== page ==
Sage joined Hansons in August 2009 after graduating from Cornell University with Bachelors of Science in Design and Environmental Analysis, with a concentration in Human Factors and Ergonomics.  Most recently, Sage ran a 1:04:32 at the 2011 Rock ‘n’ Roll Mardi Gras Half Marathon in New Orleans and qualified for his 2nd Olympic Marathon Trials.

For more information visit SageCanaday.com

The Book

Running For The Hansons offers the reader a glimpse of what it is like to be a professional distance runner, to run in a major sponsor’s shoes, and to live a lifestyle structured around training and racing. It is a first-hand, exclusive account that delves into the elations, the disappointments and the re-discoveries of what it takes to be an elite, American distance runner.  The story provides a framework of The Hansons-Brooks Distance Project, a post-collegiate marathon-focused training group based in Michigan that was made famous by the progression of 2008 US Olympian Brian Sell.  Runners of all ages and abilities will quickly recognize that the thought processes of such athletes mentioned in the story can be applied to their own running.  The mega-mileage, 140-mile weeks and puke-inducing workouts and races that are discussed in the book are relative extensions from the challenges that any high school team, college cross-country team or marathon-training group must learn to conquer together.  As a collective whole, the sacrifice and commitment of each individual yields a camaraderie, synergy and motivation for the entire group to break through pre-conceived barriers (which are the very efforts demanded to achieve new personal bests!)  This is a story about dreaming big, following your heart and taking risks.  It is a story of triumphs, disappointments, and how one may find meaning and purpose in life through a “simple” passion for running.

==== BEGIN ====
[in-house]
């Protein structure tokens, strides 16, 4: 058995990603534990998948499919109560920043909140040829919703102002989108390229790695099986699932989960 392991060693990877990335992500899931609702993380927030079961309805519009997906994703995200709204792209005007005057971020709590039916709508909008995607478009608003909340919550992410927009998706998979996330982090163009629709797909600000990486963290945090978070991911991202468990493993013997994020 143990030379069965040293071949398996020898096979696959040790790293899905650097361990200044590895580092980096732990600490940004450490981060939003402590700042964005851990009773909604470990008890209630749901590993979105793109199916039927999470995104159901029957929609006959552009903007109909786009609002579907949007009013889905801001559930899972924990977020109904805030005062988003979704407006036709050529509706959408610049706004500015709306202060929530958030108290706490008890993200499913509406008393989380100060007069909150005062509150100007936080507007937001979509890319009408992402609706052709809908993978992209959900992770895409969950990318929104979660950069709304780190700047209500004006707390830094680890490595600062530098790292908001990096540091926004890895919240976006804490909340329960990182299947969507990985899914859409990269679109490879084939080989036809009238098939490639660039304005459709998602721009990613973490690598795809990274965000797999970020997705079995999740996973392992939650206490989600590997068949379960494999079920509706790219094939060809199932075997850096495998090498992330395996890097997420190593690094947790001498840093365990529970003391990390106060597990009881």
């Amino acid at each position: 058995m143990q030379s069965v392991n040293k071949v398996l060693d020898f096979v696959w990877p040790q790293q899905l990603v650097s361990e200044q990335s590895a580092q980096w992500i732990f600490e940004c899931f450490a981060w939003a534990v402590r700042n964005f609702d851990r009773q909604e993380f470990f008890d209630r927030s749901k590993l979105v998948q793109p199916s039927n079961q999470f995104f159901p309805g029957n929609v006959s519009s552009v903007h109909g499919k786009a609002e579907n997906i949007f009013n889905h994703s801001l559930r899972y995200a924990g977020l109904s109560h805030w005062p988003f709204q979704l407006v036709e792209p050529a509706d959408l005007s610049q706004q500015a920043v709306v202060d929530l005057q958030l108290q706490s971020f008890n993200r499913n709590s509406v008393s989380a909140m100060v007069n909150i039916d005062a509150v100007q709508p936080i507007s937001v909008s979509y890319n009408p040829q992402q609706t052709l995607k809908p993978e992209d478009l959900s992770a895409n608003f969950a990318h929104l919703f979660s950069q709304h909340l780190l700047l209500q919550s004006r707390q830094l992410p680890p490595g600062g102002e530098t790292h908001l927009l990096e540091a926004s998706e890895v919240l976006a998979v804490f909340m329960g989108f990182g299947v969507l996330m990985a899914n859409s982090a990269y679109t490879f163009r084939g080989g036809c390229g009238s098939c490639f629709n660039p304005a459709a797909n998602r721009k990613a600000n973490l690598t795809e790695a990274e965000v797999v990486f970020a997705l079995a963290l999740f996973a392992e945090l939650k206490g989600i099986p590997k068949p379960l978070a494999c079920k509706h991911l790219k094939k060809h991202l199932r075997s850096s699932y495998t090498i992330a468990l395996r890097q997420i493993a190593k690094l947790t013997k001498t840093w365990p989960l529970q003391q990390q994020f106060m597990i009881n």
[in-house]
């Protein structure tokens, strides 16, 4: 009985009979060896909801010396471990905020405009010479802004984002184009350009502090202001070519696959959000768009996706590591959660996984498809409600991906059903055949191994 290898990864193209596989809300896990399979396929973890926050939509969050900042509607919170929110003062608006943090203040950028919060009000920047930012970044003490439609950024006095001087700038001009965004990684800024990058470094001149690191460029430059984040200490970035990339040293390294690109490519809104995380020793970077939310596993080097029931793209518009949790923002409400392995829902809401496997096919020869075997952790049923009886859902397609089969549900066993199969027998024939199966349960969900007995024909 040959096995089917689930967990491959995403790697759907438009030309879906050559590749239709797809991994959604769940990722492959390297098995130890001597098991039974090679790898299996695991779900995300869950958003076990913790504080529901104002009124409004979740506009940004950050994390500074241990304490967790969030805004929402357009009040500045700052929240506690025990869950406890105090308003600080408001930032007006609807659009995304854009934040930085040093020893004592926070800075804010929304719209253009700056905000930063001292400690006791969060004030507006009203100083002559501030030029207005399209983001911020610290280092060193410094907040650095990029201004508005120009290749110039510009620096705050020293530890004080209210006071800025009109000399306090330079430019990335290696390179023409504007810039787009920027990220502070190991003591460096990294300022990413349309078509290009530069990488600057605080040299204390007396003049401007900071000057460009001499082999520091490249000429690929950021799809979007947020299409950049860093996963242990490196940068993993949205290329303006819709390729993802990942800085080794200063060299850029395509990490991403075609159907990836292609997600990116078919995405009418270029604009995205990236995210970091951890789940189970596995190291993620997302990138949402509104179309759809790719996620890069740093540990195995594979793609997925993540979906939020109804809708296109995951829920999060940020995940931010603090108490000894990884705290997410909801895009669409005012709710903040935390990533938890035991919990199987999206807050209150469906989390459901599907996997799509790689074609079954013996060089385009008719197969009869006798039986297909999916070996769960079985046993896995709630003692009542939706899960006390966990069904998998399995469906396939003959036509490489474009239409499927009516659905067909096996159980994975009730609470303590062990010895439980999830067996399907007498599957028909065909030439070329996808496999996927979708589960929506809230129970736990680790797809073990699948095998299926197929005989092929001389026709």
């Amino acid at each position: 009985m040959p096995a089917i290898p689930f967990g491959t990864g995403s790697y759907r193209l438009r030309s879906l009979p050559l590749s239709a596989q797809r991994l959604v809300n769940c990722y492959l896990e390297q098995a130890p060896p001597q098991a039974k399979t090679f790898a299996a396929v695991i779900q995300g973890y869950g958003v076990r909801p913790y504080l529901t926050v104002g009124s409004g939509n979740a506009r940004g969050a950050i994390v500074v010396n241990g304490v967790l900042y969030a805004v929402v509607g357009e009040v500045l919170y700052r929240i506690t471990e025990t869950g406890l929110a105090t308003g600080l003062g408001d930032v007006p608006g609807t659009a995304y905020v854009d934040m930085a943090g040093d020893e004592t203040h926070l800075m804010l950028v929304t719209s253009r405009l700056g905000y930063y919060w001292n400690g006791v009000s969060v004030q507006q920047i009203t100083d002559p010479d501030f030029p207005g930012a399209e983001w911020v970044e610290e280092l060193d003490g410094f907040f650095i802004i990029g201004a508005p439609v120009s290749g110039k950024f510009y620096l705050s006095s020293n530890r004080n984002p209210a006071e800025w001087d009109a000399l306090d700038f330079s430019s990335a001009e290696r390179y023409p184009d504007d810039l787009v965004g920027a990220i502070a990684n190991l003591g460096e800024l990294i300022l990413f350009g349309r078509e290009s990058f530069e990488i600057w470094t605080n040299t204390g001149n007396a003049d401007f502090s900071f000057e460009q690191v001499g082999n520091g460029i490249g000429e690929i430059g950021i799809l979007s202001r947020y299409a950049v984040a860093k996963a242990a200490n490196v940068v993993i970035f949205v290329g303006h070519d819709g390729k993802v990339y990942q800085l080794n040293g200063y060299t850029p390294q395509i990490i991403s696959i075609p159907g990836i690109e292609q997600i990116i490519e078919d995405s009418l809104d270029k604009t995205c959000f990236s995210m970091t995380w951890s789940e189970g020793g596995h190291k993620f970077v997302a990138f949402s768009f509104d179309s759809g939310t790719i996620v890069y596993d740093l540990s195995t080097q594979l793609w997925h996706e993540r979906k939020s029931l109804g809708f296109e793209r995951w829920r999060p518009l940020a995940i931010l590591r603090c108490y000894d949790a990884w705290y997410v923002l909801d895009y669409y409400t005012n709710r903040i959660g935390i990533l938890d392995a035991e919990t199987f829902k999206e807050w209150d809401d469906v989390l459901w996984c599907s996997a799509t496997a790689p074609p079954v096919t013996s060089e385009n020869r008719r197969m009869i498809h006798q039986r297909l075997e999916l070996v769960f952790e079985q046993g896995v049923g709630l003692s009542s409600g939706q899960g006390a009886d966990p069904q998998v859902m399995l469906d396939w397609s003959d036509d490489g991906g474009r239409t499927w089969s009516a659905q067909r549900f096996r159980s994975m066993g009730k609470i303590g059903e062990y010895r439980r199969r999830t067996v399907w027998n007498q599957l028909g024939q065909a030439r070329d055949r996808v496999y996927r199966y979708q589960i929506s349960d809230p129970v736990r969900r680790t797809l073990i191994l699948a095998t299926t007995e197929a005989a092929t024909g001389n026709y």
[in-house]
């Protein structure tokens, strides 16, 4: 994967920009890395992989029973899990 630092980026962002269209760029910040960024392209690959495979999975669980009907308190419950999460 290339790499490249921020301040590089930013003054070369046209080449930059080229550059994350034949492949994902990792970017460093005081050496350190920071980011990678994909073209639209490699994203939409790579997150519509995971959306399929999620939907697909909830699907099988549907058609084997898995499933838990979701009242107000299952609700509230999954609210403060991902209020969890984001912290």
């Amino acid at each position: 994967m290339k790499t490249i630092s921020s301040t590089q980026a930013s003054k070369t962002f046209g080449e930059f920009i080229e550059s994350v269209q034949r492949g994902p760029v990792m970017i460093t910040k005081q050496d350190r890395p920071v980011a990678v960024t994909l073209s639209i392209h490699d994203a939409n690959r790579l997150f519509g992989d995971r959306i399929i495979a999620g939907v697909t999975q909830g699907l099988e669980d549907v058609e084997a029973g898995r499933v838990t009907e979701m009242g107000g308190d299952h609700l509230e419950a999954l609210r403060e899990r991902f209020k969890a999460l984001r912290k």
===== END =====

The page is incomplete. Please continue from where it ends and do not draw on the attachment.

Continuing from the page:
Included in the contents are informative sections about training, racing, and what it takes to become one of the best marathon runners in the country.

 

 

Quick Tip:

Trails 101 – Falling Down. – http://www.runrunlive.com/trails-101-how-to-fall-down

Outro:

Ok my friends that is it you have paced the house shaking nervously to the end of yet another RunRunLive Podcast, Episode 180 in the can.

I’m running behind this week so I’ll make it quick!  I was in the departure gate in Baltimore last week.  It was late.  It was just a handful of people, me and the gate agent.  Yet there was that lrge screen TV tuned in to some loud news program filling the space with audio invective about all the death and wars and crooked politicians that the world has to offer.

I looked at the gate agent and said, “You know, I can make all the world’s problems go away.”  I walked over to the hanging TV screen, reached up and pushed the ‘off’ button.  I turned to her and said “See?” and smiled.

I’ve got some good shows coming up.  I have talked to my new friend Cheryl who is an ultra runner that has also been a body builder. I talk with somewhat controversial Dr. Yessis about his “Explosive Running” book.  And I’m always on the lookout for new people to chat with – so let me know if you have any leads.